Interior design: the next sustainability challenge for foodservice

September 9, 2019
4 min read

Sourcing interiors is no different to sourcing food; it is a matter of general ethical procurement. When it comes to sustainable interiors within the foodservice industry, there are four main aspects to consider: commitment to sustainability, quality matters, smart design and ethical branding. Nick Schute, Creative Director of Dodds & Shute – a sustainable design consultancy – talks to Mintel about the importance of a values-based design and the principles for restaurateurs to keep in mind when it comes to interior design.

Commitment to Sustainability

To become an environmentally sustainable business, every person has to play their part. Shute believes this is the first step towards a values-based restaurant design. Restaurant owners need to be clear about their ethical and environmental goals, whether it’s reducing their carbon footprint, making their restaurant a plastic free space or simply avoiding leather goods. “There are a few key things to consider asking when choosing your suppliers. Do they have a sustainability message or ethos? Where are the goods made? Where are materials sourced from? Is their supply chain free from modern slavery?”

Marylebone Hotel features green marble tables from Danish suppliers Oxdenmarq. All leftover materials are recycled, eg the marble is turned into ceramic stones, meaning nothing is wasted. Photo Credit : Ed Reeve

Quality Matters

Restaurant furniture is the least sustainable part of a project build due to evolving design trends and wear and tear. Shute believes restaurant owners can source and maintain interiors efficiently and sustainably by considering high-quality materials and well-made products that are designed to last. “Always checking both the product’s warranty and its commercial suitability is insurance for durability and timeless design. Choosing quality and suppressing the urge to regularly change interiors reduces the amount of turnover of furniture and effectively keeps waste out of landfills and reduces your impact.”

In addition, owners can explore products with the lowest environmental impact of production. “Organically occurring materials that require fewer processes to extract are better than materials like plastic.”

Ministry Club features the Audrey low stool by Minus Tio. All its designs are made in Sweden and most materials used have sustainability certifications. Photo Credit: James Jones

Smart Design

Upcycling, repurposing and reclaimed materials are great ideas for owners that want to get creative with their restaurant design or create statement pieces. Owners can work with innovative fabricators who can create materials from recycled plastic, fabric, marble, wood, glass and ceramic. Shute explains that “the goal here is the reduction in the depletion of natural resources and diverting waste from landfills.”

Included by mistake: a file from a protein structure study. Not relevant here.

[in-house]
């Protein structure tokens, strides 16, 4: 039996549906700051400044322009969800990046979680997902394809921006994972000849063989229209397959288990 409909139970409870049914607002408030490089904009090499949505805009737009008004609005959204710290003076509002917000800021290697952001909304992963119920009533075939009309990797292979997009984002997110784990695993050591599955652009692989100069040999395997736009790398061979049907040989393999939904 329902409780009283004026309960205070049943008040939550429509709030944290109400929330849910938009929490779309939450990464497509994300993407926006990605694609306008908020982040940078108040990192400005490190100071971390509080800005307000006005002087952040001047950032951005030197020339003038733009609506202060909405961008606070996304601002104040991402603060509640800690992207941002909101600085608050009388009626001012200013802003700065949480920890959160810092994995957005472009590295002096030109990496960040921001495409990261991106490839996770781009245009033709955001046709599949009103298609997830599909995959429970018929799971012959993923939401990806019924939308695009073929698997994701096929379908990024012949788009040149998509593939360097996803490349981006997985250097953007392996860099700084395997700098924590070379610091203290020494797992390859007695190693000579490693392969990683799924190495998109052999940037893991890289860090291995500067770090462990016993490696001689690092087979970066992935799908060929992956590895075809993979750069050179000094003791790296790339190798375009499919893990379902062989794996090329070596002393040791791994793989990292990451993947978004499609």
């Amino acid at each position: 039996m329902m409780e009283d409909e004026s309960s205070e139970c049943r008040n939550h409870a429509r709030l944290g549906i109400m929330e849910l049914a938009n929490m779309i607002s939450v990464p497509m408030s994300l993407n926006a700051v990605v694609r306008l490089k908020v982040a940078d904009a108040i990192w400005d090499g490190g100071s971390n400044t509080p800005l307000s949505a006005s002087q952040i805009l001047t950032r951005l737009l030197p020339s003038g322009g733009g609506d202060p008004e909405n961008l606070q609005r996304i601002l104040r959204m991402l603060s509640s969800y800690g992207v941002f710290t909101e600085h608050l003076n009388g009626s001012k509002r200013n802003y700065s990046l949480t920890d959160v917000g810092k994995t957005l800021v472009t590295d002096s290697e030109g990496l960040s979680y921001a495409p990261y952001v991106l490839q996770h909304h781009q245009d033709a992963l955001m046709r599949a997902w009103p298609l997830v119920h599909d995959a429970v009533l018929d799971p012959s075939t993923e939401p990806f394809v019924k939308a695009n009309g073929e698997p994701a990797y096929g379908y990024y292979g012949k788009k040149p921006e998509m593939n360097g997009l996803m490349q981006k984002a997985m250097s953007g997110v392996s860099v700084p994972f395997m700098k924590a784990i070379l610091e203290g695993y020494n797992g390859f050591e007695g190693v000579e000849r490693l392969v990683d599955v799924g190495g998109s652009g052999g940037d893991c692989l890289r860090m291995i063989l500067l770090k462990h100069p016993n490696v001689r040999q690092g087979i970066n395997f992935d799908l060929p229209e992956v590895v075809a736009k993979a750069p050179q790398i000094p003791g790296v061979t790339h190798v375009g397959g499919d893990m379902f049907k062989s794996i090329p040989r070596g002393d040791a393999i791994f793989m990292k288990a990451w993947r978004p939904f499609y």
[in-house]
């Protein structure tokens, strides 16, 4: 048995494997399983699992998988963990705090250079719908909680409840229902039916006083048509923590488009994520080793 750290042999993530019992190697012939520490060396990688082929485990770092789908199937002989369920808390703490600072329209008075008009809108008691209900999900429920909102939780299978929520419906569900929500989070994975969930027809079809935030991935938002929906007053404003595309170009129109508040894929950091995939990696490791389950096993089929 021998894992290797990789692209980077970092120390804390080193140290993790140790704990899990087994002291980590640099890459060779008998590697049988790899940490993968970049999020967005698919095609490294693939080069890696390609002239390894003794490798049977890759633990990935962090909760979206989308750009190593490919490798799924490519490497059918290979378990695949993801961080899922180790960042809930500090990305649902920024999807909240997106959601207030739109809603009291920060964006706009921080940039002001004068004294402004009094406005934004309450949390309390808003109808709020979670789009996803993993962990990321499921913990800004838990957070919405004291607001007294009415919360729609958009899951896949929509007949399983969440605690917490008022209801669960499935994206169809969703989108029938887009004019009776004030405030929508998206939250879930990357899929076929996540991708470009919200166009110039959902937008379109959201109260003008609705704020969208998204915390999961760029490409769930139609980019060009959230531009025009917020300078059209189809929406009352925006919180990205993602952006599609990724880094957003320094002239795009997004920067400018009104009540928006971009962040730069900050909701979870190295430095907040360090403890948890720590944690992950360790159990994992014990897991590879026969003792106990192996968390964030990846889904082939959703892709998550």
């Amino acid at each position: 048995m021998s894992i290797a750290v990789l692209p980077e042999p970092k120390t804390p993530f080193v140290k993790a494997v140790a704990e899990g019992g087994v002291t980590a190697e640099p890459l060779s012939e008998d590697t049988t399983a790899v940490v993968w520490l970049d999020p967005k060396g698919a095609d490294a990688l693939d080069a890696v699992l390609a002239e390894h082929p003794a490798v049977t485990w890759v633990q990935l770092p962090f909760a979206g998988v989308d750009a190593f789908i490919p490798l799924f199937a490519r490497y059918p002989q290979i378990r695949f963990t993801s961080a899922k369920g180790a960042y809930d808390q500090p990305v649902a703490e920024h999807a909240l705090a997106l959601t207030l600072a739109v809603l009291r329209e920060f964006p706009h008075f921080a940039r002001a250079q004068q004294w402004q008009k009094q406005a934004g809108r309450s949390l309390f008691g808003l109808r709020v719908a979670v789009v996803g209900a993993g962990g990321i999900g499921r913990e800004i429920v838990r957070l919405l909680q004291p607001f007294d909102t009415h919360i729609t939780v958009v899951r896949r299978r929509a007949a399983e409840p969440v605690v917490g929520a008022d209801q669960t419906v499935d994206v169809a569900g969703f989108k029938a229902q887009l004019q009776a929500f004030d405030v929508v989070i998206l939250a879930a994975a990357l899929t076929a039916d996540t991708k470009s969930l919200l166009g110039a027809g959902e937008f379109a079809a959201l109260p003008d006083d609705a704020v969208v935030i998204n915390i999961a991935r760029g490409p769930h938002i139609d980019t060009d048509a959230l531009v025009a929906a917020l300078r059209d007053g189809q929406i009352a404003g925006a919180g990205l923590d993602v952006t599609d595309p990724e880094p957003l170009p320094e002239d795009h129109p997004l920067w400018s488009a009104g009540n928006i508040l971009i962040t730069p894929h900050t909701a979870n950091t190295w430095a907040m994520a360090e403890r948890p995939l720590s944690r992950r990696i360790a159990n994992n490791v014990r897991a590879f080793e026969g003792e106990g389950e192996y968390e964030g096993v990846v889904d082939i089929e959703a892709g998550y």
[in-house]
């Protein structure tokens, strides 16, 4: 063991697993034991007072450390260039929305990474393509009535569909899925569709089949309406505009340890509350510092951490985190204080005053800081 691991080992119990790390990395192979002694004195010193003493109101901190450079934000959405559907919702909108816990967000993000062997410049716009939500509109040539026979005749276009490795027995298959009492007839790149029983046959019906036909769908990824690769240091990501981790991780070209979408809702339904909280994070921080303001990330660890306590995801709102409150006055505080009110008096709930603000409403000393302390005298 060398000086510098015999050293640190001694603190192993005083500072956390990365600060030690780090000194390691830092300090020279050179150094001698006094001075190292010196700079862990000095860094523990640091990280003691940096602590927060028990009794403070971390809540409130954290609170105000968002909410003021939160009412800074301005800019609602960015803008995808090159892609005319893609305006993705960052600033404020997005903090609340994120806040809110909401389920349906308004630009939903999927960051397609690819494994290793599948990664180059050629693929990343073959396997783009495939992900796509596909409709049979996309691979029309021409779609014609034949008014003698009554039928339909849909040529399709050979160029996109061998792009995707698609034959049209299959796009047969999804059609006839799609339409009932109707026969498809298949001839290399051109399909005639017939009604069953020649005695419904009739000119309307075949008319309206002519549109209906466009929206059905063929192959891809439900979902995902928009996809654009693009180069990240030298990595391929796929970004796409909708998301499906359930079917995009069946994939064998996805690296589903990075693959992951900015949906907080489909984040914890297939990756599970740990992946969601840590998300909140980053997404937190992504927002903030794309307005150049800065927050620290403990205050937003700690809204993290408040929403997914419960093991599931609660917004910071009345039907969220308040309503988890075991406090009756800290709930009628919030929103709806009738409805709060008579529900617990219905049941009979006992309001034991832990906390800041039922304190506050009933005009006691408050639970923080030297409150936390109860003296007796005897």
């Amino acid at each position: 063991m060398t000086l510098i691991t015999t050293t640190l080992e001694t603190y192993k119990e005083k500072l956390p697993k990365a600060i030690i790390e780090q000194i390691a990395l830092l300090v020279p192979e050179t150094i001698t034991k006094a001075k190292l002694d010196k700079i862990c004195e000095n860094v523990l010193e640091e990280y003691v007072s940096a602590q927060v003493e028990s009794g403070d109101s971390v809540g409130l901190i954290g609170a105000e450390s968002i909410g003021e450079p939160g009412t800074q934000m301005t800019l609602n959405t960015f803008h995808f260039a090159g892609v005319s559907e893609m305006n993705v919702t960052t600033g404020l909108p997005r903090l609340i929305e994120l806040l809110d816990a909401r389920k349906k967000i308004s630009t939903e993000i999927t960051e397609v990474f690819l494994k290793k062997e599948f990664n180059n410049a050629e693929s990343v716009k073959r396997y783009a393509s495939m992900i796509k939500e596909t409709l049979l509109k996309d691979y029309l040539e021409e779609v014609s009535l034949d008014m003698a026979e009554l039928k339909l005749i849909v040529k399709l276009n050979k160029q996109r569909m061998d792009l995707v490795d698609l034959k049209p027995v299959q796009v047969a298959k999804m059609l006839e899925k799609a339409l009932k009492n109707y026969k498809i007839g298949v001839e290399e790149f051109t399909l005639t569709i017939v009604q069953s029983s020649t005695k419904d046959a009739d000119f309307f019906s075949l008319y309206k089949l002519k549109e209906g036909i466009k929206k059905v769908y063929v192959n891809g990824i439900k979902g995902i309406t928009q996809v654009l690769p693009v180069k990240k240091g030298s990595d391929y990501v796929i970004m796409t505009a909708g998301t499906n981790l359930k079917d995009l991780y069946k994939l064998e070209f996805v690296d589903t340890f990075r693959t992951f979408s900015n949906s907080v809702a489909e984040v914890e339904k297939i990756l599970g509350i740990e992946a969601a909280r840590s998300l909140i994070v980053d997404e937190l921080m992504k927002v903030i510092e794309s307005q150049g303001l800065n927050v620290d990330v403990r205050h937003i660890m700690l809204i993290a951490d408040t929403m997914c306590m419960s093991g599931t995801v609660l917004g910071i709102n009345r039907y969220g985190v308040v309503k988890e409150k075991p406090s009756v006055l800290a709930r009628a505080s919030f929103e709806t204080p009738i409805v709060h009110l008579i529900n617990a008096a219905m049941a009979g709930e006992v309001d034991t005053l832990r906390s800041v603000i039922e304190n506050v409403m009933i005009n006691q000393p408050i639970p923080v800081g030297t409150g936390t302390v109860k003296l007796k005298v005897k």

He adds that another solution is considering modular designs that are more flexible and can adapt to the interior or have parts that are easily replaceable, so when damage does occur only parts are replaced rather than the entire product. In addition, the owner can choose upholstery with loose covers, so it can be easily cleaned if damaged.

Chuc’s features folding tables by Kristalia, which makes 100% of its products in Italy. The powder coating and laminate of the tables has environmental certification. Photo Credit: Kilian O’Sullivan

Ethical Branding

Consumers are becoming more aware of the problems created by plastic waste, with over half of Britons (52%) saying they have noticed news about single-use plastic, according to Mintel’s UK report on burger and chicken restaurants. As companies are increasingly being judged on what they are doing to take on ecological, social and economic responsibility, which way should restaurant operators go, as ethical demands on brands increase?

Shute believes consumers want to associate themselves with environmentally conscious brands. “Restaurateurs should consider what customers’ first experiences are and how this visual impact complements their ethos. Business owners that don’t care about these kinds of things will find themselves quickly being left behind, and the food and beverage industry is more competitive than most.”

VIVI Restaurant & Bar features dining chairs from Andreu World, made of sustainably sourced timber. The fabrics are completely natural, either wool or flax. Photo Credit: Chris Orange

What we think

This interview points to a subtle shift in the way consumers consider how ethical a restaurant brand is before visiting. Indeed, environmental wrongdoings have grabbed global media attention. As a result, consumers have a better understanding of companies’ efforts to reduce pollution and resource use along with protecting natural habitats. In foodservice, this extends beyond merely food sourcing and zero-waste efforts. Operators that focus on sustainable interiors can offer a further differentiation point to ethical consumers looking for brands that align with their personal values.

Trish Caddy
Trish Caddy

Trish Caddy is a Senior Foodservice Analyst, writing reports about the UK’s eating out market. She previously worked as a restaurant cook in London.

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